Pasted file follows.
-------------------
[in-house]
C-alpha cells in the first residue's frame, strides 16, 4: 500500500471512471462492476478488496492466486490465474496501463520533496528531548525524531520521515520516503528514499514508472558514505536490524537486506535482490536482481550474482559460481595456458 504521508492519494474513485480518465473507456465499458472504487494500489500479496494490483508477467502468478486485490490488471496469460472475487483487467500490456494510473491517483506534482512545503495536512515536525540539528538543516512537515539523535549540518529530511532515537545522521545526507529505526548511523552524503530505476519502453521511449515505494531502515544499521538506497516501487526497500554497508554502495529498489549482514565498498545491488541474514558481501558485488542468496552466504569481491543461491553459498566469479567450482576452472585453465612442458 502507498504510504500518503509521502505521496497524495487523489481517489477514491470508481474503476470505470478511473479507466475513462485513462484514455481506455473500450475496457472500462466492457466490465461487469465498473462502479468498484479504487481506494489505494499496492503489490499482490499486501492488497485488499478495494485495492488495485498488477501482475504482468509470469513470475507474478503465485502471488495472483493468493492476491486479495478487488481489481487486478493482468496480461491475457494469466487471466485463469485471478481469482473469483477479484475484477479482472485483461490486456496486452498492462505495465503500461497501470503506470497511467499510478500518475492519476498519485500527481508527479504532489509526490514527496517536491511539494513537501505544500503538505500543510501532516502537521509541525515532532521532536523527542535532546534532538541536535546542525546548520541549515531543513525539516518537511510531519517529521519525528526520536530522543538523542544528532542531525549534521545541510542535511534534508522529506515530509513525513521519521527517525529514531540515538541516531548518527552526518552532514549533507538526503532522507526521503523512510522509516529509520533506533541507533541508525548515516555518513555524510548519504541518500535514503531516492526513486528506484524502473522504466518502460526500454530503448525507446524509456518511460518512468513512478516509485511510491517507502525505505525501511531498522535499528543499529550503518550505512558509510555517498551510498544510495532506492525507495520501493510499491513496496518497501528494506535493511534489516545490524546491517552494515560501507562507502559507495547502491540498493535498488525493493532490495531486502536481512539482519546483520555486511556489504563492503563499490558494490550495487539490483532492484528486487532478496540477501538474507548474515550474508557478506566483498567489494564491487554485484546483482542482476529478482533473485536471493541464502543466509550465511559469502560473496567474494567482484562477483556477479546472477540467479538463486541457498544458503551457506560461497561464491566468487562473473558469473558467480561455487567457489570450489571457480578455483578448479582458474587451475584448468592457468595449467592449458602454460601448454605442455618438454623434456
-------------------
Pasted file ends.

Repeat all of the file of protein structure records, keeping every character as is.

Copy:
[in-house]
C-alpha cells in the first residue's frame, strides 16, 4: 500500500471512471462492476478488496492466486490465474496501463520533496528531548525524531520521515520516503528514499514508472558514505536490524537486506535482490536482481550474482559460481595456458 504521508492519494474513485480518465473507456465499458472504487494500489500479496494490483508477467502468478486485490490488471496469460472475487483487467500490456494510473491517483506534482512545503495536512515536525540539528538543516512537515539523535549540518529530511532515537545522521545526507529505526548511523552524503530505476519502453521511449515505494531502515544499521538506497516501487526497500554497508554502495529498489549482514565498498545491488541474514558481501558485488542468496552466504569481491543461491553459498566469479567450482576452472585453465612442458 502507498504510504500518503509521502505521496497524495487523489481517489477514491470508481474503476470505470478511473479507466475513462485513462484514455481506455473500450475496457472500462466492457466490465461487469465498473462502479468498484479504487481506494489505494499496492503489490499482490499486501492488497485488499478495494485495492488495485498488477501482475504482468509470469513470475507474478503465485502471488495472483493468493492476491486479495478487488481489481487486478493482468496480461491475457494469466487471466485463469485471478481469482473469483477479484475484477479482472485483461490486456496486452498492462505495465503500461497501470503506470497511467499510478500518475492519476498519485500527481508527479504532489509526490514527496517536491511539494513537501505544500503538505500543510501532516502537521509541525515532532521532536523527542535532546534532538541536535546542525546548520541549515531543513525539516518537511510531519517529521519525528526520536530522543538523542544528532542531525549534521545541510542535511534534508522529506515530509513525513521519521527517525529514531540515538541516531548518527552526518552532514549533507538526503532522507526521503523512510522509516529509520533506533541507533541508525548515516555518513555524510548519504541518500535514503531516492526513486528506484524502473522504466518502460526500454530503448525507446524509456518511460518512468513512478516509485511510491517507502525505505525501511531498522535499528543499529550503518550505512558509510555517498551510498544510495532506492525507495520501493510499491513496496518497501528494506535493511534489516545490524546491517552494515560501507562507502559507495547502491540498493535498488525493493532490495531486502536481512539482519546483520555486511556489504563492503563499490558494490550495487539490483532492484528486487532478496540477501538474507548474515550474508557478506566483498567489494564491487554485484546483482542482476529478482533473485536471493541464502543466509550465511559469502560473496567474494567482484562477483556477479546472477540467479538463486541457498544458503551457506560461497561464491566468487562473473558469473558467480561455487567457489570450489571457480578455483578448479582458474587451475584448468592457468595449467592449458602454460601448454605442455618438454623434456